The basic principles of economics make a compelling case for environmental regulation because of the excessive use of our freely available, but scarce, environmental resources under a system of free markets—or, in the jargon of economics, as a result of “externalities.” But in a federal system, with several levels of government, the next question involves the locus of regulatory authority: which level of government should undertake a specific regulatory responsibility?
A cursory look at U.S. policy on this issue reveals some puzzling anomalies. Under the Clean Air Act in 1970, the U.S. Congress instructed the newly formed U.S. Environmental Protection Agency (EPA) to set standards for ambient air quality in the form of maximum permissible concentrations of pollutants applicable to every jurisdiction in the country. Only two years later, under the Clean Water Act (1972), the states were assigned the responsibility for setting standards for water quality within their own boundaries. It is not at all clear why standards for air quality should be centrally set and uniform across the nation, while determining standards for water quality is left to the states.
Economics, as it turns out, can provide some guidance on this issue. From an economic perspective, standards for environmental quality should be tightened so long as the benefits from incremental cleanup exceed the additional costs. However, the geographical setting for applying this principle varies among different forms of pollution. In some instances, such as carbon dioxide emissions that contribute to global climate change, all that matters is the aggregate level of emissions—the precise location of their emission into the atmosphere doesn’t matter (at least for purposes of global climate change). For pollutants of this kind, what we need is a national (or, really, a global) program to restrict emissions.
In contrast, the variation in both the benefits of cleanup activities and costs of certain other forms of pollution can vary dramatically across different jurisdictions. This, for example, can be the case for various forms of air and water pollution, where one size doesn’t fit all. An efficient outcome in such a setting requires different standards for environmental quality depending on how damaging the effects are and how costly it is to control the polluting activity.
A particularly interesting and provocative case in point arose in the waning days of the Clinton administration in 2000, when EPA introduced a new measure to reduce the permissible level of arsenic in U.S. drinking water by 80 percent. The “arsenic rule” applied to all jurisdictions in the nation. Careful analysis of the new provision revealed that it promised only a minuscule reduction in health risk on a national scale. EPA estimated that the tough new standard could save approximately 20 to 30 statistical lives per year (the value of a “statistical” life is typically understood by economists to be the cost of reducing the average number of deaths by one). But this estimate was subject to sufficient uncertainty that it is not unreasonable to believe that no lives would be saved under the standard.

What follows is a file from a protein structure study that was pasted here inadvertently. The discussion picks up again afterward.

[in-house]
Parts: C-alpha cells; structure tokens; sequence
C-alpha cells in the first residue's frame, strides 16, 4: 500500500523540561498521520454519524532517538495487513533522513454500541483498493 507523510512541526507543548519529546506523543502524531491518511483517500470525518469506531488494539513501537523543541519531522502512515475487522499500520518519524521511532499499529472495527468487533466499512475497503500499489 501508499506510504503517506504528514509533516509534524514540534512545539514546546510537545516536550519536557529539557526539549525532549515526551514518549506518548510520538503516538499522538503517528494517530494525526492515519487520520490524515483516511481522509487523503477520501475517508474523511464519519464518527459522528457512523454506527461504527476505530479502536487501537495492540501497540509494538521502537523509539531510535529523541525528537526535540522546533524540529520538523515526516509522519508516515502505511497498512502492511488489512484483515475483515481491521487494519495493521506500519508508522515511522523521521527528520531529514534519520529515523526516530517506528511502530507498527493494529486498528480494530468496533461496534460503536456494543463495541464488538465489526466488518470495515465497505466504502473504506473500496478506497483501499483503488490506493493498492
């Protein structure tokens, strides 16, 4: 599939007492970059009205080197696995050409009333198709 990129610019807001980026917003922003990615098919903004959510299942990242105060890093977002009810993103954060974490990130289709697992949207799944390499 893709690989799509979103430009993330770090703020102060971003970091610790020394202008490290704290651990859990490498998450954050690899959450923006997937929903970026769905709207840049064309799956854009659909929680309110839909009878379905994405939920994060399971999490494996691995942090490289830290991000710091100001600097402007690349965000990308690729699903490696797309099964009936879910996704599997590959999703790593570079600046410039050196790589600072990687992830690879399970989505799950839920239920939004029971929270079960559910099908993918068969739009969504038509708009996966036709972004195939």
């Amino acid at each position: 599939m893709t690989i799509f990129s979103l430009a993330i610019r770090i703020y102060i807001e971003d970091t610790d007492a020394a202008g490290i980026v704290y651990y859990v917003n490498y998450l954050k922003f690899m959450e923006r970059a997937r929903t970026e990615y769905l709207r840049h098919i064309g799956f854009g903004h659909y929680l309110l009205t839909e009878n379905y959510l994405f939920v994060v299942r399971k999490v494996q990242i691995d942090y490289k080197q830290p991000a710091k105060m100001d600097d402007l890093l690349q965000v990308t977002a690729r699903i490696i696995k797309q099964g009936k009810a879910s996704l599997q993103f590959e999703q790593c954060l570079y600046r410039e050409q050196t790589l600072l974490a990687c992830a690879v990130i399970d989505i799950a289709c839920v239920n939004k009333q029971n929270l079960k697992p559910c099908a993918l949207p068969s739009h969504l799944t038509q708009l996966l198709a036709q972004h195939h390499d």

Of special interest in this case was the enormous variation across the country in the cost per household of meeting the arsenic standard. Huge economies of scale exist in the treatment of drinking water such that the new measure could be met in a large water district like New York City for under $1 per year per household. In fact, many large districts were already in compliance with the new standard. But in very small water districts, largely in rural areas, the cost of meeting the new standard was in excess of $300 per household per annum, dwarfing any prospective gains. Indeed, far greater health benefits could be achieved if such sums were used for other public (or private) health measures, such as increasing the frequency of mammograms, colon screenings, or a host of other procedures. One size certainly didn’t fit all in this case: the arsenic rule may have made sense for large water districts, but it was economically wasteful for smaller districts.